Tunis: Fly or Die’s Jaimie Branch Is Grounded and Fully Alive

Artists have different ways of utilizing critical accolades. The higher up you climb commercially, the more pivotal and important a review becomes, mostly because a favorable one is good for business. Come back to earth and talk to an independent artist whose work has minimal, if any, concern for lofty critical praise and the intent of a review becomes more elemental. A good one, in this instance, serves as an introduction. It lets potential patrons know who you are and what you do.

Trumpeter, composer and bandleader Jaimie Branch discovered that at the close of 2017 when the self-titled album by her multi-directional trumpet/cello/bass/drums quartet Fly or Die took “best of” honors in year-end tributes by The New York Times, NPR, Stereogum, Slate and numerous other publications. Rolling Stone subsequently named Branch as one of the “10 Artists You Need to Know About.”

Jaimie Branch photo by Dawid Laskowski

Heady praise, indeed, but well deserved. The “Fly or Die” album was a sublime blend of indie cool, lean and often chamber-like abstraction, and worldly groove that announced the arrival of Branch as a true musical innovator after years of immersion in a vital Chicago jazz community. Such reception (in his New York Times rave, critic Giovanni Russonello tagged “Fly or Die” as “a work of hardscrabble imagination”) doesn’t slip too deep into Branch’s world, although she understands the practical possibilities it can present.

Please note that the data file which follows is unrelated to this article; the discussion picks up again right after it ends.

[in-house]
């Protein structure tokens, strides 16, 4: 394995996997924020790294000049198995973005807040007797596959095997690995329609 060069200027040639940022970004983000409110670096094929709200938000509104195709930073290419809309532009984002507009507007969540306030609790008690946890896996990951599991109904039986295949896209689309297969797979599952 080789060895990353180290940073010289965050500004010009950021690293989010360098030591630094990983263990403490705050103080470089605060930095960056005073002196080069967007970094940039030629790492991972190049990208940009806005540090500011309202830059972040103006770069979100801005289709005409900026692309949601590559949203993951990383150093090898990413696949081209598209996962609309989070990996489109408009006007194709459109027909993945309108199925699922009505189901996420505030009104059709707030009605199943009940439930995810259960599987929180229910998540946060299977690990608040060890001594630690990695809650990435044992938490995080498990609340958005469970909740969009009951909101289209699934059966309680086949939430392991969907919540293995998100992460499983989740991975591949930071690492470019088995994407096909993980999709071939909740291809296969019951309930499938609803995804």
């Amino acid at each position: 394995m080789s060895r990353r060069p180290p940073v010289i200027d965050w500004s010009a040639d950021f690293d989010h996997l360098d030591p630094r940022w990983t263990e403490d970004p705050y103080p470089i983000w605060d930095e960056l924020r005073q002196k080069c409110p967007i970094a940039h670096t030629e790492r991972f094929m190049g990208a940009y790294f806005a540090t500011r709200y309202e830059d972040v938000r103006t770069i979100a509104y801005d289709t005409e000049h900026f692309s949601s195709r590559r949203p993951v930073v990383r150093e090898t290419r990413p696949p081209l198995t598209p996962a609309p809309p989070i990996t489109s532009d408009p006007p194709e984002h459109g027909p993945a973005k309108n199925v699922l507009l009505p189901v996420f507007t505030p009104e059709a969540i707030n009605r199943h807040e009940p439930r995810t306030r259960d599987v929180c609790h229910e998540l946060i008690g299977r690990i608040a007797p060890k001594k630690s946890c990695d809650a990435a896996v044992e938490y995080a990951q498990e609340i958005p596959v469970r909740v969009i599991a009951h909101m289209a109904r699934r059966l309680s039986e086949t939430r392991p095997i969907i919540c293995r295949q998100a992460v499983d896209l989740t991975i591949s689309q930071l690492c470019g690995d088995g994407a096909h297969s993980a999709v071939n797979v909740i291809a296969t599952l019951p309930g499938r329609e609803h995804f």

“For me, I can’t live or die by what anybody says about my music,” she said, “Today, it may be very favorable, tomorrow it might not be, so it would be foolish of me to put too much stock into that. Still, it feels really good to have people talking about my music because that means they’re listening to my music. That’s the whole thing. It’s not about anything other than creating more music going forward. It’s like, ‘This is the life I want to lead, but I need to be playing in order to lead it.’ The more folks listen, the more we play and the more we’re able to play. So I’m grateful.

“But the thing is I’ve been making music my whole adult life. I’ve been playing at a very high level and nobody has ever really taken any notice until recently. So I don’t know. There’s a whole confluence of things that have to happen for people to actually hear your music.”

High Life and Paradise
Perhaps, as Branch suggested, audiences outside of Chicago and her native New York (where she relocated to in 2015) took little notice of her music. But Lexington did. Roughly eight years ago, she first performed here as a member of The High Life, a jazz and groove outfit led by bassist Jason Ajemian. As recently as January 2018, on the heels of her critical breakthrough, she was back as part of a predominantly electronic duo with Jason Nazary called Anteloper. Both performances were presentations of the long running, locally produced Outside the Spotlight series of improvisational and free jazz concerts that have brought scores of artists from New York, Europe and especially Chicago to a variety of Lexington stages.